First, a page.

An Athenian Golden Age

The 5th Century BC, an era of powerful city-states, the golden age of Athens. The century began ominously, when the mighty Persian Empire invaded Greece in 492 BC. Two years later, Athenians routed the Persian army at Marathon, on the Greek coast. After the battle, a man named Phidippides sprinted 26 miles to the central square in Athens to publicize the victory and perished on the spot. The race, in his memory, the marathon, thus tracks the distance Phidippides covered that fateful day.

 

After defeating the Persian army, Athenians unabashedly relocated the regional treasury from Delos to Athens. Soon after, masons began construction on the Acropolis, and in 438 BC, finished the Parthenon. Democracy took firm hold of the region during this monumental century. Socrates, Plato, and Aristotle, the philosophical triumvirate, called Athens home. So too did Sophocles and Euripides (playwrights), Herodotus and Thucydides (historians), as well as Hippocrates (a renowned physician).

 

Athens’ golden era began to crumble at the end of the century, during the Peloponnesian Wars, when Sparta skillfully defeated Athens and ascended to control the local seas. The wars also fostered the Plague of Athens, decimating the population by one-third. The Roman Empire conquered the region in the 2nd Century BC, and today, Roman ruins exist alongside Greek monuments. Athens then tumbled into obscurity for nearly two millennia, subjugated by northern and central European clans, and finally, in 1458, by the powerful Ottoman Empire.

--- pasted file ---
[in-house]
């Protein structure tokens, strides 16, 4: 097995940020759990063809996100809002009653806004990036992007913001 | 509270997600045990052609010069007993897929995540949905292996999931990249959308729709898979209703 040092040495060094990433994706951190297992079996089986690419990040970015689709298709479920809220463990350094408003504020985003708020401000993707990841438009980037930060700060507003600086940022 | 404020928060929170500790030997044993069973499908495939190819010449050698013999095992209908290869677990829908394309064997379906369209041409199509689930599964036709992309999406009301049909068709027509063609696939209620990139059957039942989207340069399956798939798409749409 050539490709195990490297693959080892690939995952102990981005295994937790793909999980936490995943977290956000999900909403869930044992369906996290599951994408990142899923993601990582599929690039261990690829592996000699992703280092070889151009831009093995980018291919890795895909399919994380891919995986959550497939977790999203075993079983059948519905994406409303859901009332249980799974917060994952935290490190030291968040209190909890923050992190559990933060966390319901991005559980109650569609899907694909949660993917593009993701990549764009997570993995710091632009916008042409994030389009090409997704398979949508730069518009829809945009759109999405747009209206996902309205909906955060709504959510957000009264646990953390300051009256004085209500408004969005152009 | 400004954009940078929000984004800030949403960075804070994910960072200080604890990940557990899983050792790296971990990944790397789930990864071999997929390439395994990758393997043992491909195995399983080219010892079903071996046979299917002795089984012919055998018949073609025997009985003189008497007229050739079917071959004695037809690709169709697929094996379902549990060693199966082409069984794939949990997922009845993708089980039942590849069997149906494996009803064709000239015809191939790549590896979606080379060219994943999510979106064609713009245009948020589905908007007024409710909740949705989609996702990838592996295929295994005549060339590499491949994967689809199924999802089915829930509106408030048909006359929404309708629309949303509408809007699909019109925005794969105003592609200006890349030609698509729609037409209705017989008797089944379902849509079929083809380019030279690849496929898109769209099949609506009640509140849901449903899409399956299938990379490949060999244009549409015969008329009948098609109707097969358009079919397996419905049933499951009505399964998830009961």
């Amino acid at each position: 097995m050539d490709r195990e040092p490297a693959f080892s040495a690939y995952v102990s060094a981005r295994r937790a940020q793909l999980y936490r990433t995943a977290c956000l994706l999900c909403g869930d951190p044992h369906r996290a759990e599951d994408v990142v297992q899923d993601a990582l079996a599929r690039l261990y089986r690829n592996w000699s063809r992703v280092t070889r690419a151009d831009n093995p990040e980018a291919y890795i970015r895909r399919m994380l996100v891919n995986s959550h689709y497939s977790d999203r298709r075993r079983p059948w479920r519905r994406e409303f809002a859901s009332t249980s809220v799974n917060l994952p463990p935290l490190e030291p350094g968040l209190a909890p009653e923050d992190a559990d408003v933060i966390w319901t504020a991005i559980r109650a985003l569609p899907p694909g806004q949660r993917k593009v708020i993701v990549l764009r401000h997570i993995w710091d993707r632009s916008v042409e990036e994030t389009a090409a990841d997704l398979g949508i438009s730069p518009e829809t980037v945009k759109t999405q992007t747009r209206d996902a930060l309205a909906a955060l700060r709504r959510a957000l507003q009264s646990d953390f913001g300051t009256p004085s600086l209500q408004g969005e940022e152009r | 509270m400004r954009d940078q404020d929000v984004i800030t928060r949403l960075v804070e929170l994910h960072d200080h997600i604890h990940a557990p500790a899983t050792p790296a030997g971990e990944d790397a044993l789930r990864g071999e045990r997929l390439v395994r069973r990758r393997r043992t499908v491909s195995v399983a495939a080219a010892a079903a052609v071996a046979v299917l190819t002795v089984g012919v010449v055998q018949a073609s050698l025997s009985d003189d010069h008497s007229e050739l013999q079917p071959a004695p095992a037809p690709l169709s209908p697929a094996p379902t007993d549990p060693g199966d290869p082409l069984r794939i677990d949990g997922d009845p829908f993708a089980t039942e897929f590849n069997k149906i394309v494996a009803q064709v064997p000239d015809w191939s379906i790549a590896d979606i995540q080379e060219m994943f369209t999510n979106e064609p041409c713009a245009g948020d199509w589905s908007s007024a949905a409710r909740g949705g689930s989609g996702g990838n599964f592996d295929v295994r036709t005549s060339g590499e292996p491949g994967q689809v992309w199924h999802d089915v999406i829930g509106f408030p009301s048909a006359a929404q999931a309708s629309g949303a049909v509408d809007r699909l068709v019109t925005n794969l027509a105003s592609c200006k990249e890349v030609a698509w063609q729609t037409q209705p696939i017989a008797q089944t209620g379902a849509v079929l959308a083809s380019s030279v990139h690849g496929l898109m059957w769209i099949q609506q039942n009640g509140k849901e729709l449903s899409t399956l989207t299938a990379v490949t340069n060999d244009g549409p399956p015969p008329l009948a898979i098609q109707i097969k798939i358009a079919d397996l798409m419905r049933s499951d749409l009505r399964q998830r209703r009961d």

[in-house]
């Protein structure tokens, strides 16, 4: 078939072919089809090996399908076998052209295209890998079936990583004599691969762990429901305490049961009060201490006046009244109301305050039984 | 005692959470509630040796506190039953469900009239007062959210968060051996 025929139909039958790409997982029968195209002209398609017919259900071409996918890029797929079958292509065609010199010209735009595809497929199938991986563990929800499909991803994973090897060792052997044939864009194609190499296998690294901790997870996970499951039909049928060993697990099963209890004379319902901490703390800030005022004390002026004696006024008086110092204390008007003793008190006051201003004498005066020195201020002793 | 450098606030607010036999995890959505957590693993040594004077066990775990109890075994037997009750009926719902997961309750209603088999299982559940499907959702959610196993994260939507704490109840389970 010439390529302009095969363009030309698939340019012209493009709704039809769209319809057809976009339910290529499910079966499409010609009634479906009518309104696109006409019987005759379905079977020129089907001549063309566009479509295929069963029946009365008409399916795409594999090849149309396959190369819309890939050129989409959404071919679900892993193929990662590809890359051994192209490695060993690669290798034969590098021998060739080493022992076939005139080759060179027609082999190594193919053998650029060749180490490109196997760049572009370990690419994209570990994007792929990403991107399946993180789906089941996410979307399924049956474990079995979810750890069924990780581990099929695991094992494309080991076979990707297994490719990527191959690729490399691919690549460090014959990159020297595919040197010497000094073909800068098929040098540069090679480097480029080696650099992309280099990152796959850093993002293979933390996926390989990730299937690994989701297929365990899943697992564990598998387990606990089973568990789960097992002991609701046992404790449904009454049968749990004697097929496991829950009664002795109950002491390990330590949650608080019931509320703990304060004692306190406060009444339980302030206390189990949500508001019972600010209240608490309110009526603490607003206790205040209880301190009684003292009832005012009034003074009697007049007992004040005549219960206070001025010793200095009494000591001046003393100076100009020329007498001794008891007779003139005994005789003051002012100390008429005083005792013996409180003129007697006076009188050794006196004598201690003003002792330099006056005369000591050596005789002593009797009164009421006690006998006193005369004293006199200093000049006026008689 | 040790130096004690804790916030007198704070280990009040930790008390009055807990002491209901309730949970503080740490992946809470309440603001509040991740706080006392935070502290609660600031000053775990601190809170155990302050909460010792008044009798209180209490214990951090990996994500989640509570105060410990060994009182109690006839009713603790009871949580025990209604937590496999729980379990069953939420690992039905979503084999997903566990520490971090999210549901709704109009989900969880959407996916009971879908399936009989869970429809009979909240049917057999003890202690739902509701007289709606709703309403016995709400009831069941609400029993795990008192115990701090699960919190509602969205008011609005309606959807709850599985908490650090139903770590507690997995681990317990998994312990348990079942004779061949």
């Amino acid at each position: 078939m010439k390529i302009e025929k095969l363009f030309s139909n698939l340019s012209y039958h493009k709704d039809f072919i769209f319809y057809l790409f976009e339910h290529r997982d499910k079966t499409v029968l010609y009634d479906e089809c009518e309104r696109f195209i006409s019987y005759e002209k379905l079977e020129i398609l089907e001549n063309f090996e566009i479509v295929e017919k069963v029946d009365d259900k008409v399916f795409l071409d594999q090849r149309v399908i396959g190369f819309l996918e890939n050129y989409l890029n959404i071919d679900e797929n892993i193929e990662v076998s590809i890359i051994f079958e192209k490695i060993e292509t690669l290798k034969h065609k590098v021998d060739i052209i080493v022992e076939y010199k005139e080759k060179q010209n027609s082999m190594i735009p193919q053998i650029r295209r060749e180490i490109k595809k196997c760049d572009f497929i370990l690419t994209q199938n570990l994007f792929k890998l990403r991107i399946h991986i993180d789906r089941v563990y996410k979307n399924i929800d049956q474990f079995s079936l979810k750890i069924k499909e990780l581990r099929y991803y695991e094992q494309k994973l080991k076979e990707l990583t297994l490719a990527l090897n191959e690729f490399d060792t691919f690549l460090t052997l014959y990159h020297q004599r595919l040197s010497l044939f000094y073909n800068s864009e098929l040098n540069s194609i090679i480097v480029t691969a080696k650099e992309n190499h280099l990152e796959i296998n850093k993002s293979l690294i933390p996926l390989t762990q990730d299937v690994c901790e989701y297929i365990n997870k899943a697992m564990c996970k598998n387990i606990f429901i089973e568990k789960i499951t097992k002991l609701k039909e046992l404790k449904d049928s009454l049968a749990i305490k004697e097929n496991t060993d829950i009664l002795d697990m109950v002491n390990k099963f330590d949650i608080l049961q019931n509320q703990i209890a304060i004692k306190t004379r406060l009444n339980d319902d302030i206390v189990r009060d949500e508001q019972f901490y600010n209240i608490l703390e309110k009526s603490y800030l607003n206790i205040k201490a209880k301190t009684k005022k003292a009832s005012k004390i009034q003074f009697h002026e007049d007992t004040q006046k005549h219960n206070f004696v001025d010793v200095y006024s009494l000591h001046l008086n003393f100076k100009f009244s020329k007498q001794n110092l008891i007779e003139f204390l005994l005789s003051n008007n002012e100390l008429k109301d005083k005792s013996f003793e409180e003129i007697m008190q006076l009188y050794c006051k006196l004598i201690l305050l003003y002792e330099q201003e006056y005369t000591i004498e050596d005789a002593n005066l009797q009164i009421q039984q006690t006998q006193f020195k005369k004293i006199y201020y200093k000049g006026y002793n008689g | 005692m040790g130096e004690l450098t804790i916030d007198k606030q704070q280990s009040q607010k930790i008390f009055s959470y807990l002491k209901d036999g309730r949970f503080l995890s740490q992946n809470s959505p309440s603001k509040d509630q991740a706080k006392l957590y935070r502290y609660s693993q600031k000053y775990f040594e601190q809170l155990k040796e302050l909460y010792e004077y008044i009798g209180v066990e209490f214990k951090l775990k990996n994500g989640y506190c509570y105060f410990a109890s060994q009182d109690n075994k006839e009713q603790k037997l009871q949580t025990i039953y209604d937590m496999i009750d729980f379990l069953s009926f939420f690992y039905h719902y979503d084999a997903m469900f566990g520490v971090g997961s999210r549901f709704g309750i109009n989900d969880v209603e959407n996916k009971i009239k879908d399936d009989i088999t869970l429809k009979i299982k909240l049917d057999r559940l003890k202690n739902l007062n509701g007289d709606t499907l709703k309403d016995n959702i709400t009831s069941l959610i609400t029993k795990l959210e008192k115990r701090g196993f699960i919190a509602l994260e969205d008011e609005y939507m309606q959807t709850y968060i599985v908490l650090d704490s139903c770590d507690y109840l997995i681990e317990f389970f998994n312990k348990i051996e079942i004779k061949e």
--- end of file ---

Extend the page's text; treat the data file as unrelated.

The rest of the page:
Modernity Arrives

By 1832, the city contained no more than 5000 residents. Two years later, Greeks designated Athens the capital of their neophyte state, and in 1837, constructed the University of Athens, a byline connecting two cultures: golden Greece and this modern version. Schools of theology, philosophy, law, economics, science, and education, once again, offer Socratic instruction. The Propylaea, a building designed to emulate the historic entrance to the Acropolis, where visitors now enter that site, stands prominently, serving as ceremony hall and rectory.

 

Nearby, the National Archaeological Museum, founded in 1889, preserves relics from the regions’ colorful past. Vivid statues, expertly sculpted reliefs, gleaming jewelry, and a stunning Egyptian collection greet visitors. The museum incorporates an open-air café in the center of the property. Situated a level below the first floor, it peers into the afternoon sky. Throughout the enclosed square, displays from the museum mingle with lush vegetation. For those seeking coffee and a reprieve from the masses above, an ever-welcoming environment awaits.

 

Athens, like many modern metropoli, ballooned in the 20th Century. In 1921, a war with Turkey uprooted more than a million Christian Greeks living in Turkey, many who settled in Athens. Immigrants helped expand the city’s population and boundaries. More than a third of Greek nationals, 4 million, now reside in the metro region. Walking Athens and its neighborhoods today provides an indispensable glimpse into the life of Greece’s most heralded municipality. Modernity dominates, and urban sprawl swells, but the remnants of a previous era, a golden era, live on.

Lasting Impressions

My final night, wandering to and fro, I chanced upon the Exarcheia Neighborhood, an enclave with anarchic traditions, quaint café’s, dingy bars, and crowded comic book shops. Intuition guided me down a few steps to a used bookstore in a decrepit, yet well-kept basement. Here, I studied the sometimes archaic, often eccentric material. After an hour of browsing, and a few intriguing discussions with the shopkeeper, I selected an esoteric text, A Walk With the Gods. Not until a mountainous Peloponnesian train-ride from Diakopto to Kalavyrta, and a hike to Mega Spilaio, a cliff-hanging monastery, could I properly reflect upon the book, and this, my first taste of Athens.